Abstract art is defined as “an art that does not attempt to represent external reality, but seeks to achieve its effect using shapes, forms, colors, and texture.” It was the invention of photography in the 19th century which had brought reality to its highest and truest state of verisimilitude. Thus, in the early years of the 20th century, artists from various nationalities arrived, independently of each other, at the notion of an art of complete abstraction. Among these are the Russian Wassily Kandinsky, the Dutchman Piet Mondrian, the Frenchman Robert Delaunay, and still another Russian, Kazimir Malevich, who, with his so-called “Suprematist compositions” liberated art “from the useless weight of the object,” proclaiming the “supremacy of pure feeling and perception.” Interior or spiritual reality is what counts most. As Kandinsky declared: “The harmony of color and form is solely based upon the principles of the proper contact with the human soul.”
Of course, in other more ancient cultures, abstraction has existed, as seen in Chinese and Muslim calligraphy, where the depiction of the human form, is forbidden. Despite not understanding the meaning of their calligraphy, we can still enjoy the beauty and elegance of their lines and forms.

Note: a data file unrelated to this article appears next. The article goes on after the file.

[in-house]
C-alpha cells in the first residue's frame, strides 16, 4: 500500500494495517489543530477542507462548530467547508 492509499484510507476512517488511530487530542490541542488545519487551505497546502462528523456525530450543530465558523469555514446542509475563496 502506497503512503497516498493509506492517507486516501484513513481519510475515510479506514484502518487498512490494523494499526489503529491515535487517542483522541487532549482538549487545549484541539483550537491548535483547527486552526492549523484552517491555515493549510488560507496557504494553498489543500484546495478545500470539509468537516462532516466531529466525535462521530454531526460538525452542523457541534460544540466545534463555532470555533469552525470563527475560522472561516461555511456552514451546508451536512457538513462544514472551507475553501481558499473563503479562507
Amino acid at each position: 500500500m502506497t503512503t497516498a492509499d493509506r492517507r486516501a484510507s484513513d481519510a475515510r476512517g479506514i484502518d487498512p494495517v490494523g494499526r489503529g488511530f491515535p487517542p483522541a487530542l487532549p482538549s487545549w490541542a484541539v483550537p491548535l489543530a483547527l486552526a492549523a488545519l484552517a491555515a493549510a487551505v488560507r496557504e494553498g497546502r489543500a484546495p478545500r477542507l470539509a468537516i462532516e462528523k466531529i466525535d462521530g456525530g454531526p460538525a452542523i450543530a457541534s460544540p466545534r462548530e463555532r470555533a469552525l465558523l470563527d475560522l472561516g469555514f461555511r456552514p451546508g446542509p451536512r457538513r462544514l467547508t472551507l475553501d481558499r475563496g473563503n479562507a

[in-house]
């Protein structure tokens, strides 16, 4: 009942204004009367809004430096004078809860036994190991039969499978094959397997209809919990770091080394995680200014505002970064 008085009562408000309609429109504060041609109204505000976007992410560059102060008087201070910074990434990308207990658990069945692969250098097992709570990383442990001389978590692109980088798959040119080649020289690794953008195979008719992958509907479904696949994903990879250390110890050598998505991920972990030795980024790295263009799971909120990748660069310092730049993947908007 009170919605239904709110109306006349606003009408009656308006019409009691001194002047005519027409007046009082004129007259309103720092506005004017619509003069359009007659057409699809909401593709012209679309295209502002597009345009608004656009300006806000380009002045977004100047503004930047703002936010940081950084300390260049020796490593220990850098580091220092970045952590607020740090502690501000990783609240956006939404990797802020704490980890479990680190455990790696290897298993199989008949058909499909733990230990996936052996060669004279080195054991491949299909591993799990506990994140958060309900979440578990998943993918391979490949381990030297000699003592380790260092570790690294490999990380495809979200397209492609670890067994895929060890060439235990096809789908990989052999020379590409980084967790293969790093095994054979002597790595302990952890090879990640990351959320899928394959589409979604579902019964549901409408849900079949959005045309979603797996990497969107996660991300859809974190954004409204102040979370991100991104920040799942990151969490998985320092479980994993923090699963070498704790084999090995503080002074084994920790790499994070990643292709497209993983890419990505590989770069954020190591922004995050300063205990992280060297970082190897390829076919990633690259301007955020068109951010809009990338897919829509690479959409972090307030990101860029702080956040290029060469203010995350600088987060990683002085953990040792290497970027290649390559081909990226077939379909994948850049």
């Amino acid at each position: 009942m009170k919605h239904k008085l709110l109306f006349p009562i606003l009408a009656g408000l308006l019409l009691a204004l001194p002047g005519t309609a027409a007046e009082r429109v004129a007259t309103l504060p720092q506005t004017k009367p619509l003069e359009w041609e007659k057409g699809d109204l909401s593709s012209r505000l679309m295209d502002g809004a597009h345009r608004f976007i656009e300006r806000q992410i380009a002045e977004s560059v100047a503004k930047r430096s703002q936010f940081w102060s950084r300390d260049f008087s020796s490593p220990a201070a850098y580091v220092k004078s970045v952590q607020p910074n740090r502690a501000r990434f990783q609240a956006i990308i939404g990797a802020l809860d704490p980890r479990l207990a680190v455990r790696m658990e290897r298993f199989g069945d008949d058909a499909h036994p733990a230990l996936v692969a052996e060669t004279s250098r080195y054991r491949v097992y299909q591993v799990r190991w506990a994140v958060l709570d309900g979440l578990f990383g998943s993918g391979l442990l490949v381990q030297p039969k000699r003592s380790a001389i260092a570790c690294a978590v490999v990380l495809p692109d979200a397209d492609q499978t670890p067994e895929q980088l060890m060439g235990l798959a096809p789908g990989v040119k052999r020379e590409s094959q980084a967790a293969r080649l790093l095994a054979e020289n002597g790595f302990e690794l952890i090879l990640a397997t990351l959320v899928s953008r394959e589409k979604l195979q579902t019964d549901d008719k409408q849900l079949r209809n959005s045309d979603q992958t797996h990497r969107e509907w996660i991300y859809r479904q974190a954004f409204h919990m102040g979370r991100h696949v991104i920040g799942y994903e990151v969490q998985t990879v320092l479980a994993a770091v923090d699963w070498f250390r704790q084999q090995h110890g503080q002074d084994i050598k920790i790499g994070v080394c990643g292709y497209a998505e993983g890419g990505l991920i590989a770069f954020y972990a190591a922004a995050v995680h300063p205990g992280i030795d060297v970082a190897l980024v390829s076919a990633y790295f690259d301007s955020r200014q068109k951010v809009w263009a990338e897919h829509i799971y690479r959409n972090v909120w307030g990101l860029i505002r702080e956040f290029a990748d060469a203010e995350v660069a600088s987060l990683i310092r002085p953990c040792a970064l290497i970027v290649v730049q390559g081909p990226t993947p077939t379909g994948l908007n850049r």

In Philippine art, the pioneering abstractionists emerged in the 1950s from the so-called Neo-Realists, namely Hernando Ocampo, Vicente Manansala, Cesar Legaspi, Romeo Tabuena, Victor Oteyza, and Ramon Estella. In their search for an alternative reality, away from the defined and constricted world of Fernando Amorsolo, they searched instead for meaningful or significant forms, which led to the fragmentation of familiar and traditional representational forms. In consequence, their works manifested partial or complete abstraction. After them came another generation of abstractionists, in the persons of Arturo Luz, Jose Joya, Constancio Bernardo, Nena Saguil, Rosario Bitanga, Lee Aguinaldo, and J. Elizalde-Navarro.
All these pioneering exemplars of Philippine abstraction have been inspirational to the succeeding waves of younger generations active in the vibrant art scene of today. In presenting “Abstraction: Essence of the Real,” Galerie Anna celebrates the visionary power of abstraction – of the emotive and aesthetic values of form and line, light and color, space and textural, relationships - to explore other dimensions of reality, beyond what the physical eye can see.